This creates a basic "hello world" website in Python.  Go ahead and select the site in the list and click Run.  Once the web server starts you can navigate your browser to http://localhost:8080 to view the page.

At this point I already had a good start to my website by creating the basic html files, CSS, and JavaScript.  I just need to bring those into my project.  My site has simply 3 static html pages:  home.html, pricing.html, and contact.html.  My other static content can be found in the css, images, js, and templates folders.

For the web server to serve the content of those folders, static content handlers must be added to the app.yaml file.  This makes it easier for entire directories to be served from the application root directory.

A static handler looks like this:

- url: /css
  static_dir: css

Next you'll need to configure the WSGI application to receive requests and dispatch the appropriate handler and return the result to the client.  Here's how I've setup my handlers.  I plan on using Django Templates later for my header and footers which is why you see the empty template_values variable being unused.

#!/usr/bin/env python
import webapp2
import os
import logging

from google.appengine.ext.webapp import template

class MainHandler(webapp2.RequestHandler):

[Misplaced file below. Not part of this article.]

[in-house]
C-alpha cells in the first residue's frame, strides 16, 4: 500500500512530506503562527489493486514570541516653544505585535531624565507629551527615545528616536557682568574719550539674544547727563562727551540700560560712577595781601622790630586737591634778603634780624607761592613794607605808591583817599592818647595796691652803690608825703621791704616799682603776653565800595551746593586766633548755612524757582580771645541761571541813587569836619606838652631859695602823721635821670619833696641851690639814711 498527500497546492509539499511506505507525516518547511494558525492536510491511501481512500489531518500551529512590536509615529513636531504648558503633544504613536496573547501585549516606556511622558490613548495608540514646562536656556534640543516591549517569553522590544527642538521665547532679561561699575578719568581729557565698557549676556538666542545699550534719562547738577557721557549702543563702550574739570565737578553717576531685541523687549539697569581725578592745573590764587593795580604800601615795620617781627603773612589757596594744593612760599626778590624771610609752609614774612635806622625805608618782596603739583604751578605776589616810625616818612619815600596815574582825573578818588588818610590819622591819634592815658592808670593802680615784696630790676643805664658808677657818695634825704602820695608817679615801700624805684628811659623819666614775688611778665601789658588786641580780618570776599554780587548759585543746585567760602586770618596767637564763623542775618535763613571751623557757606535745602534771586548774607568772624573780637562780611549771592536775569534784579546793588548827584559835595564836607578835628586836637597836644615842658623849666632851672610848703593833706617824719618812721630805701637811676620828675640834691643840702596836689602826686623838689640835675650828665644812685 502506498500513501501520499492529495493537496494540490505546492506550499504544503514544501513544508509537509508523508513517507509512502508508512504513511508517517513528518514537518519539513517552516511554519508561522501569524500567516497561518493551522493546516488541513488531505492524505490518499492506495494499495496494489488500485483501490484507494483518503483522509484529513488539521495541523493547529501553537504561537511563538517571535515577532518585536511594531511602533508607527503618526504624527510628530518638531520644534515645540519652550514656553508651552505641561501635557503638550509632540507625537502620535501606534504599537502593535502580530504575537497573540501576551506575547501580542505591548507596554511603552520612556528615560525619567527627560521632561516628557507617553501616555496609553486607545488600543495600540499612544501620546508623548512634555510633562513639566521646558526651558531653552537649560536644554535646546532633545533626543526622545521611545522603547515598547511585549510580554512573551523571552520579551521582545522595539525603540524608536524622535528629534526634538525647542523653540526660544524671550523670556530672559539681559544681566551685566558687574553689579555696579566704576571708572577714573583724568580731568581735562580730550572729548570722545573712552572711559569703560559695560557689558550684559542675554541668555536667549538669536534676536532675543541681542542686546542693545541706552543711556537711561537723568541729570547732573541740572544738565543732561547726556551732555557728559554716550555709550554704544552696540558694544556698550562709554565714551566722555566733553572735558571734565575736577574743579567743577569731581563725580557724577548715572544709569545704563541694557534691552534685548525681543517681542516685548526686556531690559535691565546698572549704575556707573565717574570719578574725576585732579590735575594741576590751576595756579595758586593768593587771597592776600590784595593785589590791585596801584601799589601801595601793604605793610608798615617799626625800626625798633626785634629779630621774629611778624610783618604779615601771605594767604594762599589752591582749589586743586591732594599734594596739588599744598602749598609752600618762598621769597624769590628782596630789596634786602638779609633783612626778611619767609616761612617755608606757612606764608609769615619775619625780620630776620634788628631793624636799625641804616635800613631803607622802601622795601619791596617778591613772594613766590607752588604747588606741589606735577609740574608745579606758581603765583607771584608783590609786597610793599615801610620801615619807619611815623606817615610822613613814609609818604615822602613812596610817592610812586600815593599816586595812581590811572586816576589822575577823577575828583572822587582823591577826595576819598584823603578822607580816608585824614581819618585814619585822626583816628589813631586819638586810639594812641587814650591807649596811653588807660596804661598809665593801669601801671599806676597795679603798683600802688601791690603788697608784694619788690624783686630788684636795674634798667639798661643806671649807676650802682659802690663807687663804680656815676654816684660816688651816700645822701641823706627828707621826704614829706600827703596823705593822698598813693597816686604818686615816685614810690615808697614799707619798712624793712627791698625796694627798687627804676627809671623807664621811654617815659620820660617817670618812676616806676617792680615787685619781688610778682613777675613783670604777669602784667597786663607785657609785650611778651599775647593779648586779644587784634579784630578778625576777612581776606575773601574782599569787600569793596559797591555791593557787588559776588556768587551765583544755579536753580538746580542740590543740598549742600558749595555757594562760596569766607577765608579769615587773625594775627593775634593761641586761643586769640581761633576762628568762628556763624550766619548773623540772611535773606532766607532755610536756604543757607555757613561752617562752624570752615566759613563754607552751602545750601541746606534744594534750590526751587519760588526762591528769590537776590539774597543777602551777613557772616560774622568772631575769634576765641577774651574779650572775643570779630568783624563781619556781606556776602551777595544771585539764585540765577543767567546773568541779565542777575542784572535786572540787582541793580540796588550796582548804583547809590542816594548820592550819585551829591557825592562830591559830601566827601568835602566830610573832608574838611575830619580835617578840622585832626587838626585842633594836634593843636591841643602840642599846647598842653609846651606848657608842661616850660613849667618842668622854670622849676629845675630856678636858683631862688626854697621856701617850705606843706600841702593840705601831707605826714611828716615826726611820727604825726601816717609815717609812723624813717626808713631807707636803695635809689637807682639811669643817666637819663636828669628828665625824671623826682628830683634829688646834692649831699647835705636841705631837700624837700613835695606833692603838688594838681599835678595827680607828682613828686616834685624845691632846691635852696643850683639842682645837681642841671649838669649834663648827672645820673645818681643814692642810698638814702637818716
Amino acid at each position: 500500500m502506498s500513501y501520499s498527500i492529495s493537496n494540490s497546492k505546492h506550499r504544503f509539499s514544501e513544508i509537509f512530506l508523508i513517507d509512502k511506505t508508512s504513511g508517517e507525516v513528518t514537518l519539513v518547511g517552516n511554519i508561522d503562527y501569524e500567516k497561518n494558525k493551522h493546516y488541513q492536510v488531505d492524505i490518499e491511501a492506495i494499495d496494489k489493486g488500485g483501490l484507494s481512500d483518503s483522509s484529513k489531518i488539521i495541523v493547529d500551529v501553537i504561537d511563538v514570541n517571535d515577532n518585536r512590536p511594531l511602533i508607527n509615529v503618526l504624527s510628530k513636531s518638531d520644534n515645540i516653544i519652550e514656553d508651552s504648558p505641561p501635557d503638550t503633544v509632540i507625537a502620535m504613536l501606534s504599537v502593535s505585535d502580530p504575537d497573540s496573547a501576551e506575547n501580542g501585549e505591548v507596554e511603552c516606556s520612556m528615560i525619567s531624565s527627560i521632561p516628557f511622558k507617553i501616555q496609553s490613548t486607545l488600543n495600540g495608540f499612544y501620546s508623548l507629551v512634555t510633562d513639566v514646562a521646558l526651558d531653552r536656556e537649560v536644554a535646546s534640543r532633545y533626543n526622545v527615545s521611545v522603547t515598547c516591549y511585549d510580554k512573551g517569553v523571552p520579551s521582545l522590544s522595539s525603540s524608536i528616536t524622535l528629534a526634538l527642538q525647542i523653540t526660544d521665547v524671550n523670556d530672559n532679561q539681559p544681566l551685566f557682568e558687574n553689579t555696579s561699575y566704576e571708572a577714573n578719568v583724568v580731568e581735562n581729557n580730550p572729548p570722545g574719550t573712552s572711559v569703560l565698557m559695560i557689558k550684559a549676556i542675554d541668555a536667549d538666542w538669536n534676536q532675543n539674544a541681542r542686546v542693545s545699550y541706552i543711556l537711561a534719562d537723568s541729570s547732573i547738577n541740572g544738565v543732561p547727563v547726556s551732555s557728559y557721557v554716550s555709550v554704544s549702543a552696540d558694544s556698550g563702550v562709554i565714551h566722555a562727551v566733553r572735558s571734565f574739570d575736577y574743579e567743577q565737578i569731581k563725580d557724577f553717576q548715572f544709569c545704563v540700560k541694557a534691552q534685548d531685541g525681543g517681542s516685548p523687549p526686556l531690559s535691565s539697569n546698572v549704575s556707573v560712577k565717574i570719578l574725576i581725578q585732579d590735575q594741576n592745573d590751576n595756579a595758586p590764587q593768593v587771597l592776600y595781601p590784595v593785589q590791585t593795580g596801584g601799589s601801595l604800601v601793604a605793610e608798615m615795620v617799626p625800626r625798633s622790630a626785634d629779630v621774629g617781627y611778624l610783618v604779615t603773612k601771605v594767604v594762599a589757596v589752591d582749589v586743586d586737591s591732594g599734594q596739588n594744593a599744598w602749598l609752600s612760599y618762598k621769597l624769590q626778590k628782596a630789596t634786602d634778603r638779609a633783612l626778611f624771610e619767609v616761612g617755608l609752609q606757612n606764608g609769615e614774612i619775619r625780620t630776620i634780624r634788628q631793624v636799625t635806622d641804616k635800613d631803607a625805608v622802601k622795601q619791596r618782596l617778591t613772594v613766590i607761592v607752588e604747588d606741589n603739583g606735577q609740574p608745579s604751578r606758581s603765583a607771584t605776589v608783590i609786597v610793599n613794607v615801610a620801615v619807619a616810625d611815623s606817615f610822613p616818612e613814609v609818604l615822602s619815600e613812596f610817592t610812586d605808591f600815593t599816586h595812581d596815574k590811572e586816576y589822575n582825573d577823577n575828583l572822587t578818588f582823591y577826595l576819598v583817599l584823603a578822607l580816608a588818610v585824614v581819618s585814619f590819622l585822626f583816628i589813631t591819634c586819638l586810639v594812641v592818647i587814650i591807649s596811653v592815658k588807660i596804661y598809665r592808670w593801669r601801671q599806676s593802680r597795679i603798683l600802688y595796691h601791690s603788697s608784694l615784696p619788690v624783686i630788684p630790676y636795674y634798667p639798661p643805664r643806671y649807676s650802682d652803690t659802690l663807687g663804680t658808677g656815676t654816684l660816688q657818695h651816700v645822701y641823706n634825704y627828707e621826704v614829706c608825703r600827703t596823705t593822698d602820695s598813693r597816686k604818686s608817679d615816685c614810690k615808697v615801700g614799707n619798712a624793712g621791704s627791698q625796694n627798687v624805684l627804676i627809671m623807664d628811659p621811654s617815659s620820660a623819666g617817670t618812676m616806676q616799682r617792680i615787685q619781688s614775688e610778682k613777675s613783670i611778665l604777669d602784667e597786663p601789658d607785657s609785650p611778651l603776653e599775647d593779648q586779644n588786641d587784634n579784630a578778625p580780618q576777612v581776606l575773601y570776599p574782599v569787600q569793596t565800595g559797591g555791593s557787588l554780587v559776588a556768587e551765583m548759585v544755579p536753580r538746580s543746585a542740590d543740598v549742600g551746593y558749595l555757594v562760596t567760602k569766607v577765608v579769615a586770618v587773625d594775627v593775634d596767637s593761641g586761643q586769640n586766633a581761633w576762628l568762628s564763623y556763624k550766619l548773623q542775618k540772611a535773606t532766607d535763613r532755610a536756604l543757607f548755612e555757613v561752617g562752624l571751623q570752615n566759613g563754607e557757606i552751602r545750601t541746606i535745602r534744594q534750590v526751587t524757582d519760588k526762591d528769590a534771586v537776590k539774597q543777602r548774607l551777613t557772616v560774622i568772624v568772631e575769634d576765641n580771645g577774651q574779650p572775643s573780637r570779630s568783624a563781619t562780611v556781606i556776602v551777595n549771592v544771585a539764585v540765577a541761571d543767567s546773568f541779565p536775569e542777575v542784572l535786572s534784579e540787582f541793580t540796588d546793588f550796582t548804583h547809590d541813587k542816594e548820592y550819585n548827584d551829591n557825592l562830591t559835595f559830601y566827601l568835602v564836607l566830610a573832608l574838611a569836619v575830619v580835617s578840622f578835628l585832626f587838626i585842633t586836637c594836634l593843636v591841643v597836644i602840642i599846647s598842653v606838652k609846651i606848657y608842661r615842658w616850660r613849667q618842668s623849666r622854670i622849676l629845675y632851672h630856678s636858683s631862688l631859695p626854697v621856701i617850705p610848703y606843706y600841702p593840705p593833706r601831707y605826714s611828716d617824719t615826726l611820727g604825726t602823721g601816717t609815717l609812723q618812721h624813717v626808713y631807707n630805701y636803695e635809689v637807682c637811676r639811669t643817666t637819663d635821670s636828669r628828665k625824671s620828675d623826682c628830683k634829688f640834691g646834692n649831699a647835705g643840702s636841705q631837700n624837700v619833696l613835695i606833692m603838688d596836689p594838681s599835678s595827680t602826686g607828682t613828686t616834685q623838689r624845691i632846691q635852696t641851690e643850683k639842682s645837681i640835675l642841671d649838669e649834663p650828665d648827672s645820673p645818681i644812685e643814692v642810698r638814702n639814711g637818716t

def get(self):
        directory = os.path.dirname(__file__)
        path = os.path.join(directory, 'home.html')
        template_values = ''
        self.response.out.write(template.render(path, template_values))

class PricingHandler(webapp2.RequestHandler):
    def get(self):
        directory = os.path.dirname(__file__)
        path = os.path.join(directory, 'pricing.html')
        template_values = ''
        self.response.out.write(template.render(path, template_values))  
class ContactHandler(webapp2.RequestHandler):
    def get(self):
        directory = os.path.dirname(__file__)
        path = os.path.join(directory, 'contact.html')
        template_values = ''
        self.response.out.write(template.render(path, template_values))

app = webapp2.WSGIApplication([
    ('/', MainHandler),
    ('/pricing', PricingHandler),
    ('/contact', ContactHandler),
], debug=True)

Once you've perfected your site and have tested it (on several browsers) and you feel you're ready to deploy - well that's easy!  You can do that from the Google App Engine Launcher too.  Click on the Deploy button and supply your email and password to the Google account used for hosting your site.